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Home Sports Sports Luckey father and son getting back to the race track
Luckey father and son getting back to the race track
Written by Mark Griffin   
Thursday, 18 July 2013 14:35

Local race car driver Ron Bloomfield Sr. hasn’t done a lot of racing this season, but he has a good reason.

Bloomfield Sr. promised his wife, Jane, he wouldn’t “waste money” until the family saved up enough cash and took a family vacation to Alaska this summer. That is exactly what the Bloomfields did this month.

“It was a fair deal,” Ron Sr. said. “We planned it for two years. We flew into Anchorage and stayed in Wasilla, which is kind of in the middle of Anchorage and Fairbanks. We drove and did everything there is to do. If anyone can’t think of where to go for a vacation, Alaska is the place to go.”

Ron Sr.’s son, Ronnie Jr., was impressed as well.

“We went whitewater rafting, rented a cabin, went zip-lining,” Ronnie Jr. said. “We saw Mount McKinley. It was beautiful. We rented four-wheelers and drove up a mountain and went to an old mine from the 1940s.”

Bloomfield Sr. and his son, who live near Luckey, are ready to resume racing.

The elder Bloomfield, 52, took up racing at Oakshade Raceway in Wauseon seven years ago, when his son was 14. They’ve been racing together ever since.

“I always wanted to do something like that when I was young,” Ron Sr. said. “When Ron was 14, you’re excited about a lot of stuff. We decided to build our own race car by Oakshade’s rules (specifications). We got a 1980 Camaro and followed the rule book to the T.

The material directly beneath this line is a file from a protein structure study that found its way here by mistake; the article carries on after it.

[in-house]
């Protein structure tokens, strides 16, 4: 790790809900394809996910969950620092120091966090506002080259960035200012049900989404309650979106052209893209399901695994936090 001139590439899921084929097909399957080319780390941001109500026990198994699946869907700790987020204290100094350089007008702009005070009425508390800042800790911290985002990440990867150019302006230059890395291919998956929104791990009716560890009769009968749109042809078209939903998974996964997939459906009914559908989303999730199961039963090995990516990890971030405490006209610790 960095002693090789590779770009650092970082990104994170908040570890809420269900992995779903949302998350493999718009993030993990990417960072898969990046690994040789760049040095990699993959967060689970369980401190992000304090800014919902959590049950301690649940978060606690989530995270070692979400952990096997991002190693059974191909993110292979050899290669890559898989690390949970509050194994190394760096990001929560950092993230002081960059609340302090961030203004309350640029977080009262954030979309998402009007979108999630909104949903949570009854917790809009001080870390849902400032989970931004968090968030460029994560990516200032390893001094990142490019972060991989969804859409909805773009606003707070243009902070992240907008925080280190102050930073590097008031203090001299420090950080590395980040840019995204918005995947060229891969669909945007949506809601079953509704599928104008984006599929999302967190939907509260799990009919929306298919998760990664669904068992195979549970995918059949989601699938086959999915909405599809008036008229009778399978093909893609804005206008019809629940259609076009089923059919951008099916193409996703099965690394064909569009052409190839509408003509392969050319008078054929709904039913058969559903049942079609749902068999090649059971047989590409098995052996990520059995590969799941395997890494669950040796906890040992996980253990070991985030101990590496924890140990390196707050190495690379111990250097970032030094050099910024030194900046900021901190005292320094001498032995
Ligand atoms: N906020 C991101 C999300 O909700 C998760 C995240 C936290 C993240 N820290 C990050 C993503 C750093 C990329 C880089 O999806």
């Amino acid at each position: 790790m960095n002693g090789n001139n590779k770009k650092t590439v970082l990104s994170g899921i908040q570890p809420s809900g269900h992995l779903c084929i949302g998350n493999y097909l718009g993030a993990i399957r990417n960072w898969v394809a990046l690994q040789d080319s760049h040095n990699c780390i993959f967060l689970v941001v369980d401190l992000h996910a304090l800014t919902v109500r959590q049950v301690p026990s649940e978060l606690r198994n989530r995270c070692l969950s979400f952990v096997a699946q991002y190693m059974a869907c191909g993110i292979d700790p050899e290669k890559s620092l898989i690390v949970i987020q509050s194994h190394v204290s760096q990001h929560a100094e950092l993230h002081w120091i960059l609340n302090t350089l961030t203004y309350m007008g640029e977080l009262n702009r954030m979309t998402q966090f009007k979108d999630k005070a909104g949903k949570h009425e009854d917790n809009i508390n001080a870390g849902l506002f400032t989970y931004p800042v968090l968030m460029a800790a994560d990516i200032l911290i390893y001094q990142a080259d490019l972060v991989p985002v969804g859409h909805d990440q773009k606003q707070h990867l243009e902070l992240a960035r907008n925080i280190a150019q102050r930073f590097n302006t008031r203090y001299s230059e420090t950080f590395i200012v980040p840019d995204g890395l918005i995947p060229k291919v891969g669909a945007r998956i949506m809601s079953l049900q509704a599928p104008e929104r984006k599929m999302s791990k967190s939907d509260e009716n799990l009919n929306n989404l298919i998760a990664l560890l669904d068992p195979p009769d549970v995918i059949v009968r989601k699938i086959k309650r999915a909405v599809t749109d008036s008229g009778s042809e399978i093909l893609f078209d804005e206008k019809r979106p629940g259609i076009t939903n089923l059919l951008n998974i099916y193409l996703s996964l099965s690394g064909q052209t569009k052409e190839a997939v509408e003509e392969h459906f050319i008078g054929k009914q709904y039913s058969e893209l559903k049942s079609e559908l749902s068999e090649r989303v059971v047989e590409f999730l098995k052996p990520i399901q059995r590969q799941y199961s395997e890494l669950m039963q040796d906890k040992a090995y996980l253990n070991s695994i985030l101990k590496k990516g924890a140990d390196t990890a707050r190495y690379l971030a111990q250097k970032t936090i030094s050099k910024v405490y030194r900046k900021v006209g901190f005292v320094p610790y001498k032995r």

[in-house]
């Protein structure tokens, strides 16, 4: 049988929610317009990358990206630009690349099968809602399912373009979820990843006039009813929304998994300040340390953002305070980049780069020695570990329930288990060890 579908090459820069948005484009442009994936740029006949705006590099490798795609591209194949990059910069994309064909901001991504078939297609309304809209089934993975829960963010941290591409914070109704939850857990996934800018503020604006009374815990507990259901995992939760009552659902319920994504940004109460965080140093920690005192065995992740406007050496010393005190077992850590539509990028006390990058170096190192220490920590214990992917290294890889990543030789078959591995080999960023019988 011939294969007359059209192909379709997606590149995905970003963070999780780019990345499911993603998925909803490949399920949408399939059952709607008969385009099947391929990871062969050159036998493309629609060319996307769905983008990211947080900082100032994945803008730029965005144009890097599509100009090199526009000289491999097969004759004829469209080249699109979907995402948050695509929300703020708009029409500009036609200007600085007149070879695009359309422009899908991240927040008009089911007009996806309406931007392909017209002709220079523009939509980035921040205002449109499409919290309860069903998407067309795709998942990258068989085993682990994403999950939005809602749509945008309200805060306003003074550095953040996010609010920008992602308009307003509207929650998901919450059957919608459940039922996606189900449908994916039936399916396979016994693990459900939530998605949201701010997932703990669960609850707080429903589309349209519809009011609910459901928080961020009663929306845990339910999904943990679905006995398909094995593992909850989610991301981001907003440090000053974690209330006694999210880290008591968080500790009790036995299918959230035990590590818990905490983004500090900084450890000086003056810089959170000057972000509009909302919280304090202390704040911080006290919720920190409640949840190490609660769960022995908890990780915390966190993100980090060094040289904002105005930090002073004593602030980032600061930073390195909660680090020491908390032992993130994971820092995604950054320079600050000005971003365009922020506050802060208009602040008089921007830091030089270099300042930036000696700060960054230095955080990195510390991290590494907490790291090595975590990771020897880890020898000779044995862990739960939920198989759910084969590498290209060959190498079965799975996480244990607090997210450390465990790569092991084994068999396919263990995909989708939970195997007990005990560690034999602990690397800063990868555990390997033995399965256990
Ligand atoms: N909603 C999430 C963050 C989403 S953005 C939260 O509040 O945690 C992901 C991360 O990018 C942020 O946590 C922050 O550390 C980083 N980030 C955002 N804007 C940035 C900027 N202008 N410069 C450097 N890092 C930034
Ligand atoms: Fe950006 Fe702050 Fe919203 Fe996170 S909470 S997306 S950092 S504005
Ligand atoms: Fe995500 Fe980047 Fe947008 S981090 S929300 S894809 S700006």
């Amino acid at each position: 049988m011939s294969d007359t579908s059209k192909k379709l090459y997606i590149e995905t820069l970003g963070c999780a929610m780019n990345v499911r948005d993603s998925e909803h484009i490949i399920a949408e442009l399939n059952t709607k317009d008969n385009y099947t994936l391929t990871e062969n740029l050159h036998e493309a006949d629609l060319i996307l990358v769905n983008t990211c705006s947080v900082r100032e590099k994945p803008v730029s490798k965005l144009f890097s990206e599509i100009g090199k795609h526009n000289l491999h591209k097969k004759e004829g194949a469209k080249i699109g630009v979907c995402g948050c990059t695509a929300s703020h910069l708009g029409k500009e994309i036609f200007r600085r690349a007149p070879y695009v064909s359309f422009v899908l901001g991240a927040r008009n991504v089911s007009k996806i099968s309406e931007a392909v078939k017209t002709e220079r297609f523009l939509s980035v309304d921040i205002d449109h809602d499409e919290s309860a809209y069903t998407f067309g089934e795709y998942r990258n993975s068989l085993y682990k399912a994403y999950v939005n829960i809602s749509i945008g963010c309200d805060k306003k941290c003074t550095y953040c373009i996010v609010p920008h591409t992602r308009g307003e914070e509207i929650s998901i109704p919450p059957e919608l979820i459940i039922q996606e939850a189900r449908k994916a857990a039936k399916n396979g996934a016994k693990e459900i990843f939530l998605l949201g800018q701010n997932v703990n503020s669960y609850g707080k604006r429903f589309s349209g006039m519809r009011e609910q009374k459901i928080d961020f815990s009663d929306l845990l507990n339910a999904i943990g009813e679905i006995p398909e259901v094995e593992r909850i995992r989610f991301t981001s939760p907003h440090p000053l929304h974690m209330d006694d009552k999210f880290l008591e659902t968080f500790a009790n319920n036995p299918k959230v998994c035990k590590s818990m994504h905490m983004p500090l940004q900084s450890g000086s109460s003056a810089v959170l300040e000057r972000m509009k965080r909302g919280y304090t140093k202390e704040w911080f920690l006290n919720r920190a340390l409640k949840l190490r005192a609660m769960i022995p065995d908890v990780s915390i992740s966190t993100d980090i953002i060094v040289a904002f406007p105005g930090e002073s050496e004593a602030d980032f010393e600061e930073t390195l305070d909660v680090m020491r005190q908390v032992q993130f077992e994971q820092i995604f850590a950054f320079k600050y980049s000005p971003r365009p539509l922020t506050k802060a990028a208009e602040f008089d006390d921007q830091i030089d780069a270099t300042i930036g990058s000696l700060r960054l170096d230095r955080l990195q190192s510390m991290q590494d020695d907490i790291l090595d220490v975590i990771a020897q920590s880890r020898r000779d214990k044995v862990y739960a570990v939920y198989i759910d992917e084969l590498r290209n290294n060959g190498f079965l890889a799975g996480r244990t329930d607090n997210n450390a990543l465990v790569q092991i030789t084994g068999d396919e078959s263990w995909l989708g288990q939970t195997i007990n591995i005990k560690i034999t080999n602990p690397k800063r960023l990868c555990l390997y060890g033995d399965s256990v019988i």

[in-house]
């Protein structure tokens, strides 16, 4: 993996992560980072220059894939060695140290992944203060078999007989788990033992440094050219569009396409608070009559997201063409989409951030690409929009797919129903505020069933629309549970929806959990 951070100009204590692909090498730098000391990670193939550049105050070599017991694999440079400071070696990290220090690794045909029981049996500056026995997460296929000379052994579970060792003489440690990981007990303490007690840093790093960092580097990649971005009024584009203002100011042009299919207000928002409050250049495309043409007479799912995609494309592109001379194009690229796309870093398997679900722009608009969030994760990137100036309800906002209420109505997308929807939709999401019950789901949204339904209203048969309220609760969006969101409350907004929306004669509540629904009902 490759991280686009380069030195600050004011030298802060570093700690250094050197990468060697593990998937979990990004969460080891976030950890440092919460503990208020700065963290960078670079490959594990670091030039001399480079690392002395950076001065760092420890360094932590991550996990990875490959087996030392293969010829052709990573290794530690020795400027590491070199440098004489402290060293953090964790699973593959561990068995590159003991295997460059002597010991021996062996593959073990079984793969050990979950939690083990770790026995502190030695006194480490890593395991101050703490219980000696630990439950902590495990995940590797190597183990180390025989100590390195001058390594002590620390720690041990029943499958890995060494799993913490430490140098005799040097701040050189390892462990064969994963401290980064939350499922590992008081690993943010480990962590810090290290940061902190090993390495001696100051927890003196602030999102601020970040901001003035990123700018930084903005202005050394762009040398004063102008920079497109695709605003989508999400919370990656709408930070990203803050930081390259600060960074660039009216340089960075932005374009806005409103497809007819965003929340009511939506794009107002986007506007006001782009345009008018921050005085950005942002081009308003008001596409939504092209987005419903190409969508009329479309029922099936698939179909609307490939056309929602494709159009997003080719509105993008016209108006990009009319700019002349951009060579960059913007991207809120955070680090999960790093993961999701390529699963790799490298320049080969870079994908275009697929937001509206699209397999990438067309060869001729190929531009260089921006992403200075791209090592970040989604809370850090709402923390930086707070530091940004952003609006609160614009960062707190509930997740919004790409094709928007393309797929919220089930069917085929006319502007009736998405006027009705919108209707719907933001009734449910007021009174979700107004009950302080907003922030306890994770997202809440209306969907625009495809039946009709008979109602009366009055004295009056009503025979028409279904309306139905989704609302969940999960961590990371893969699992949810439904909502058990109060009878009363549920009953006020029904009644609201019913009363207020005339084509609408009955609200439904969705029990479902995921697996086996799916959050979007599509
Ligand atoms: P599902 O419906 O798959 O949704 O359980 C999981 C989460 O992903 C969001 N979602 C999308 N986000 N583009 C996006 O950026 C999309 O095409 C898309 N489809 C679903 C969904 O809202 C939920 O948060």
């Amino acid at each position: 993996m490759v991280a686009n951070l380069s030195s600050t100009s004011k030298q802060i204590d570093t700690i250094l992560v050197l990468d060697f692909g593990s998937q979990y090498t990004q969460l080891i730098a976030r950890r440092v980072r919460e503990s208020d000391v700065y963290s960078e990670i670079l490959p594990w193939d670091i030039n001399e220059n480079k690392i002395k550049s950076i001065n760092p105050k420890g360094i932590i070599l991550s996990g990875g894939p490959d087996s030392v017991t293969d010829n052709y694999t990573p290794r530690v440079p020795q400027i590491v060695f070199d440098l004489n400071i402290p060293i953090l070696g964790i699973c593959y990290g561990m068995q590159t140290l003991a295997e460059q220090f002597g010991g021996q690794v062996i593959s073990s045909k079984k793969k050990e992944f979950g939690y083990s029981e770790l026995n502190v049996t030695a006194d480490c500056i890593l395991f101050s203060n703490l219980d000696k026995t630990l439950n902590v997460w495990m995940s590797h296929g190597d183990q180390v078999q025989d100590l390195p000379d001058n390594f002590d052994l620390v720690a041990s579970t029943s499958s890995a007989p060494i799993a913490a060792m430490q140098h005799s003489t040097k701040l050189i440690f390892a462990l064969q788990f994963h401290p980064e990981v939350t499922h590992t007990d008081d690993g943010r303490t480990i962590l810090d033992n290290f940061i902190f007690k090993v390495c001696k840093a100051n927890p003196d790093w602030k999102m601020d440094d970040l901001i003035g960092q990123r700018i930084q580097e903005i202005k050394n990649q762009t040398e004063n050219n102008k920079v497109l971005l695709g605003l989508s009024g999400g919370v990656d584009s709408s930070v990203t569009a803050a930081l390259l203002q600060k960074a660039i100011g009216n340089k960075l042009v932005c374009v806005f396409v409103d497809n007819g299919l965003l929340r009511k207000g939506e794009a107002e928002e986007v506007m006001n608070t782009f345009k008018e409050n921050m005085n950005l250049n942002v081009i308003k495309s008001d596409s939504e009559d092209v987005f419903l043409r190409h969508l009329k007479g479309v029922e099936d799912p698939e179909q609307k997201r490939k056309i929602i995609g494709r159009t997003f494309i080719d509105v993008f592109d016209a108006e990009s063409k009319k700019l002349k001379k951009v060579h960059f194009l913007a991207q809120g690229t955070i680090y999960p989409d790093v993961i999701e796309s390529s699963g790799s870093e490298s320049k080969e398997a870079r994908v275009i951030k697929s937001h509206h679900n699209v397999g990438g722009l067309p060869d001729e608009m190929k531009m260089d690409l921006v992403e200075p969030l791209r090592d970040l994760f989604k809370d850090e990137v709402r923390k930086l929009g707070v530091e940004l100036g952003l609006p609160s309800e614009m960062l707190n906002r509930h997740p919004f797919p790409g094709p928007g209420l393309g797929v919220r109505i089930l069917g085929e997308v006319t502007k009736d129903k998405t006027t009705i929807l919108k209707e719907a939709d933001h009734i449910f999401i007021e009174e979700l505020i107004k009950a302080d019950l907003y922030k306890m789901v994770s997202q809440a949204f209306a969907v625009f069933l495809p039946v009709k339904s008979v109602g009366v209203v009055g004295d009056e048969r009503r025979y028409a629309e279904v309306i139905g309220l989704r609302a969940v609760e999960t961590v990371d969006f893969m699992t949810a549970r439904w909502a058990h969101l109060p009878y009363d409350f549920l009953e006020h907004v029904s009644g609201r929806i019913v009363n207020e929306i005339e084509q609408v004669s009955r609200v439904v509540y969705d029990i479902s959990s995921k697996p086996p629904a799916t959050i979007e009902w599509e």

“When we went out there at Oakshade for their first time, I looked at the other guys and said, ‘we don’t have to race against those guys.’ We went out there and did have to race against those A-main Bomber cars. Our first year was to go out there and see what you need; we weren’t competitive at all. We bought another car at the end of the next season. It was a Bomber A-main car.”

Ron Sr. finished 11th in the points standings in the Bombers division in year three of racing. The following year, Ron had perfect attendance at Oakshade but things took a nasty turn in 2009, when he suffered a heart attack.

“It just about killed me,” he said. “When the doctors worked on me, they said I was the luckiest person they had ever seen, to live through that heart attack. They said I would never walk up a flight of stairs. We have heart conditions in my family. I got through it and ended up being able to do what I want to do. It didn’t take away my quality of life.”

Ron Sr. has only competed at Oakshade twice this season and is 60th in the Bombers points standings, with 140 points. He has also competed at Eldora Speedway and at Sandusky Speedway, winning that track’s fabled A-main “hangover” race on Jan. 1 a few years ago.

“I got in enough points down there at Eldora, after I had my heart attack, that I was invited to the Field of Dreams, when the big guys come and race,” Ron Sr. said. “I had to go in the hospital for an operation and didn’t get to go to it.”